Wolf Solkin has been a fighter for most of his life.
A Second World War veteran, he’s lived through many battles, but the battle that’s he’s recently undertaken — supporting and speaking out for veterans rights — he says, is equally as important.
To commemorate his contributions, he was honoured with the Veterans Ombudsman Commendation.
The recognition is given to those who have significantly contributed to supporting and advocating for veterans and their families.
Solkin, who is from Montreal and lives in Ste.-Anne-de-Bellevue, was nominated by two of his most cherished comrades.
“He’s an example that other veterans need to start to speak up, so that they make a difference, and that what we continue what he is doing and what he’s been doing for a long time,” said Sylvain Chartrand, a retired corporal.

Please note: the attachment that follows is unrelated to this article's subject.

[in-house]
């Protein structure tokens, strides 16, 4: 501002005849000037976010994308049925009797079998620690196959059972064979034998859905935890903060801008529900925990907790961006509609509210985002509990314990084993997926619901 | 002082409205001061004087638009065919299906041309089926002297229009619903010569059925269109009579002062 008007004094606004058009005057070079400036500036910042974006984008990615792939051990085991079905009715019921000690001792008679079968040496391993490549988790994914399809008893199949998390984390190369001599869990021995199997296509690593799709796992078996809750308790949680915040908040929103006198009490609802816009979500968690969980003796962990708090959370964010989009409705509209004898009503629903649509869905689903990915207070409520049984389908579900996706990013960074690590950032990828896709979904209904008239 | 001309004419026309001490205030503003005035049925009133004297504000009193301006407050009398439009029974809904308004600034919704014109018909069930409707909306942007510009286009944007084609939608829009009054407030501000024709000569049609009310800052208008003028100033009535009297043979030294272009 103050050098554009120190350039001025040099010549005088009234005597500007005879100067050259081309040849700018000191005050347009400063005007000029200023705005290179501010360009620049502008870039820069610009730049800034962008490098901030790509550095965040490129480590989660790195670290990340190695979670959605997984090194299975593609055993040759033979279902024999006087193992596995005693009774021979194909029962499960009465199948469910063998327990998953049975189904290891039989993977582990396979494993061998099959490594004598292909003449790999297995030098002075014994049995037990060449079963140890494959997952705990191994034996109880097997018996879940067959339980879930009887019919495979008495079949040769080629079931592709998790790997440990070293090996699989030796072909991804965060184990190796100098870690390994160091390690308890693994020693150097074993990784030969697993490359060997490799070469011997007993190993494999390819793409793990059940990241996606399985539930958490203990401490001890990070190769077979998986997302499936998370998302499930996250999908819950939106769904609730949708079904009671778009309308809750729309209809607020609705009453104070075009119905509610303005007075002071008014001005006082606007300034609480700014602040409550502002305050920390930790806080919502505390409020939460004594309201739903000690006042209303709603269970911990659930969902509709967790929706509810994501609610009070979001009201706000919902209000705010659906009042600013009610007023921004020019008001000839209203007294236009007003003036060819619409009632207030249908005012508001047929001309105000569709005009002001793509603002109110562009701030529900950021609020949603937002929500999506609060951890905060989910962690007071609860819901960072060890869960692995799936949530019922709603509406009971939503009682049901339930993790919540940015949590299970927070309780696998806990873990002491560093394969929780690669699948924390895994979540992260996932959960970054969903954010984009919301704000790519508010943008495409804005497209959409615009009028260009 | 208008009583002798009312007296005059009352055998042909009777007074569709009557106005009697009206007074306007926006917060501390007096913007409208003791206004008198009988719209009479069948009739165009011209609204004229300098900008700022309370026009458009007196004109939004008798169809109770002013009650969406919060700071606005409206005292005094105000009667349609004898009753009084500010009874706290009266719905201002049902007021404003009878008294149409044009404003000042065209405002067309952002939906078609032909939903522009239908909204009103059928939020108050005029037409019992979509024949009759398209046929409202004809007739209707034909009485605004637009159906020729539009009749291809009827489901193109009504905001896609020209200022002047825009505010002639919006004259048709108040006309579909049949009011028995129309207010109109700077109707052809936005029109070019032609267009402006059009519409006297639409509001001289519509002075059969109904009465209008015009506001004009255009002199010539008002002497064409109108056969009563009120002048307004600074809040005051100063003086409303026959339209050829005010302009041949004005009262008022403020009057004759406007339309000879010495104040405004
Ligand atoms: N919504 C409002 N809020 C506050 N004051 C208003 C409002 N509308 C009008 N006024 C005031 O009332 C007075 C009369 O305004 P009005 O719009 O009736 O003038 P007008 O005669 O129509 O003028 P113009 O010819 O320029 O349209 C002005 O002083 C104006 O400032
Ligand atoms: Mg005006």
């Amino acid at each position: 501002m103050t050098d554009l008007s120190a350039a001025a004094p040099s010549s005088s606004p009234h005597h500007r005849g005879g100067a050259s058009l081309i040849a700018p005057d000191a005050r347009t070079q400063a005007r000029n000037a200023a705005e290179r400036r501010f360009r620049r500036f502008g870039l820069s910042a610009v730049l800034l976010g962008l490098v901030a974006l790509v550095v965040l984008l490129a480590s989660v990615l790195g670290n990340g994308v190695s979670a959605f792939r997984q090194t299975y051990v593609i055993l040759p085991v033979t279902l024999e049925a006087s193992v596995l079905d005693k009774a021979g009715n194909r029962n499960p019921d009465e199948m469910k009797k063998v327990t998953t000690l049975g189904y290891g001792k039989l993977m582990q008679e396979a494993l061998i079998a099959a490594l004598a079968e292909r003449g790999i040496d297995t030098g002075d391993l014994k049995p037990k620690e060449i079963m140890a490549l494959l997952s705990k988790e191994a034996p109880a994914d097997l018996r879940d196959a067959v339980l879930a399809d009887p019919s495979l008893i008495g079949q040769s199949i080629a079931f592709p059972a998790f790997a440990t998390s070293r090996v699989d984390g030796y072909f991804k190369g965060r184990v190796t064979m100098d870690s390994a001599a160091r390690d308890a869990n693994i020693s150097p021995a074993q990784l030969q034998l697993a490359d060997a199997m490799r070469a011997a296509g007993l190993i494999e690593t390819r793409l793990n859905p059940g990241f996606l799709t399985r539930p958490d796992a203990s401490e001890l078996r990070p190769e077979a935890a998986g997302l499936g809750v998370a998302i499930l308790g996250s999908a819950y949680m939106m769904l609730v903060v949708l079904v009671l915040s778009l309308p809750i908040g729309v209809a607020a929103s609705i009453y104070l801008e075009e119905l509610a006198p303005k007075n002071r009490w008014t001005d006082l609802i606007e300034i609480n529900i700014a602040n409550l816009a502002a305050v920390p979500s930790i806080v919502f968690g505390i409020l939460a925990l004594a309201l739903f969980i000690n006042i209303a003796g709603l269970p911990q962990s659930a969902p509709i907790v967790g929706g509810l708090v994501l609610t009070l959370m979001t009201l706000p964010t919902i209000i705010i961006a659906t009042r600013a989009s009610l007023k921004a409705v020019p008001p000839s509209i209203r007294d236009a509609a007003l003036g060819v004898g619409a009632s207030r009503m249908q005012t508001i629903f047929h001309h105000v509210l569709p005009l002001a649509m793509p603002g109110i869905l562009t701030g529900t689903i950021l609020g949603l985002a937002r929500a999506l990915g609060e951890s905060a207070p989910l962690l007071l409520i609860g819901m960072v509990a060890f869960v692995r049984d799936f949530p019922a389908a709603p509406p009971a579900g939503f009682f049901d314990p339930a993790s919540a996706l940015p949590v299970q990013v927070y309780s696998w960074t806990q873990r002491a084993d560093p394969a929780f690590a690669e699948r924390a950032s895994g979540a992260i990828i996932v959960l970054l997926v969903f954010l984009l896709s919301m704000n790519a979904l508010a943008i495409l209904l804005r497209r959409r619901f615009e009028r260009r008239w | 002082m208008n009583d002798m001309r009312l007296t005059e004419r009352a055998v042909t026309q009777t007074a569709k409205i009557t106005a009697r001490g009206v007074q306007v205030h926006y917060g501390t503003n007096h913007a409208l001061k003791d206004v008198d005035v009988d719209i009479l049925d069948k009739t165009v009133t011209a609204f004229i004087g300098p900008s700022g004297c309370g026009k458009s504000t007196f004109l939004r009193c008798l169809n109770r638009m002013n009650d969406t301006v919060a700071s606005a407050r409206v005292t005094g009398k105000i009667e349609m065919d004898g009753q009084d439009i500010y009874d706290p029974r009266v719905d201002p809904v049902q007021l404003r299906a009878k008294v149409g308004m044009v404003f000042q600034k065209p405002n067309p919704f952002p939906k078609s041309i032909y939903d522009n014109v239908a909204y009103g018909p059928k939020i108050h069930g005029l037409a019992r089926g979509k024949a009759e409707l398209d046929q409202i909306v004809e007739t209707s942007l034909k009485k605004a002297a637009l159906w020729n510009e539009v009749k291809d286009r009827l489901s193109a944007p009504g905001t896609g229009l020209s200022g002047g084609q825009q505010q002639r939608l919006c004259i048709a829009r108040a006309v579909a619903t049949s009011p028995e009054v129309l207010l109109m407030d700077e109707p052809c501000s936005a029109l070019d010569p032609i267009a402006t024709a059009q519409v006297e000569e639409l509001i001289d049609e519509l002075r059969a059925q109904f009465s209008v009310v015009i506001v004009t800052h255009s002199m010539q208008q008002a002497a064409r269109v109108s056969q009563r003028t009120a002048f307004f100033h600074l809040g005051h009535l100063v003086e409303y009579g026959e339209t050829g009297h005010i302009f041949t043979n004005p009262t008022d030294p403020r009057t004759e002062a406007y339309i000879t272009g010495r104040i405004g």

One of Solkin’s most recent fights is a class-action lawsuit, in which he is the main plaintiff, that revolves around the care he and dozens of others are receiving at the Ste.-Anne’s Veterans Hospital.
According to him, the level of care has gone down since control of the hospital was transferred from federal to provincial jurisdiction.
Through the lawsuit, which he can’t comment on, he wants people to know that the veteran community needs to be respected and treated with dignity.
As Canada celebrates another Remembrance Day, he hopes people will remember veterans and those who are serving today, for more than just two minutes.
At 97 years old, he says he’ll fight to do just that, until he no longer can.
“I’m totally helpless from the neck down, but as long as I have my one remaining vocal chord and my one index finger to work on my iPad, I will continue to raise my voice whenever I feel that it might be heard,” said Solkin.
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